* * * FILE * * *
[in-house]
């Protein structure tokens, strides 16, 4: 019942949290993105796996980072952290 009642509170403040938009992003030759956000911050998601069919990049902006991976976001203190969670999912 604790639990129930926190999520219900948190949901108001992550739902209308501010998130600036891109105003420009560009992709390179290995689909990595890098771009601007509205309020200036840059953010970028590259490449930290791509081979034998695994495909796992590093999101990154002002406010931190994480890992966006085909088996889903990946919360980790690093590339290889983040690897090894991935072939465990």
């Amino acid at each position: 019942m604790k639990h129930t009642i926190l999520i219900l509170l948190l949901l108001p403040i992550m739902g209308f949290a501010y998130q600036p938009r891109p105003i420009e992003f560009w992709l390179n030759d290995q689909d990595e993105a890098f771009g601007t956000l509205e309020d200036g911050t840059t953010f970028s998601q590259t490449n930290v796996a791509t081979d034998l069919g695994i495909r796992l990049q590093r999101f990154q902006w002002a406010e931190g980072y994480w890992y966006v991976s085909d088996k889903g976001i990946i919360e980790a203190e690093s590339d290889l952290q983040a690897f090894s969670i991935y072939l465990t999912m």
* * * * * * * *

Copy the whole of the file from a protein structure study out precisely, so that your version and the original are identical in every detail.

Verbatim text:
[in-house]
């Protein structure tokens, strides 16, 4: 019942949290993105796996980072952290 009642509170403040938009992003030759956000911050998601069919990049902006991976976001203190969670999912 604790639990129930926190999520219900948190949901108001992550739902209308501010998130600036891109105003420009560009992709390179290995689909990595890098771009601007509205309020200036840059953010970028590259490449930290791509081979034998695994495909796992590093999101990154002002406010931190994480890992966006085909088996889903990946919360980790690093590339290889983040690897090894991935072939465990």
């Amino acid at each position: 019942m604790k639990h129930t009642i926190l999520i219900l509170l948190l949901l108001p403040i992550m739902g209308f949290a501010y998130q600036p938009r891109p105003i420009e992003f560009w992709l390179n030759d290995q689909d990595e993105a890098f771009g601007t956000l509205e309020d200036g911050t840059t953010f970028s998601q590259t490449n930290v796996a791509t081979d034998l069919g695994i495909r796992l990049q590093r999101f990154q902006w002002a406010e931190g980072y994480w890992y966006v991976s085909d088996k889903g976001i990946i919360e980790a203190e690093s590339d290889l952290q983040a690897f090894s969670i991935y072939l465990t999912m």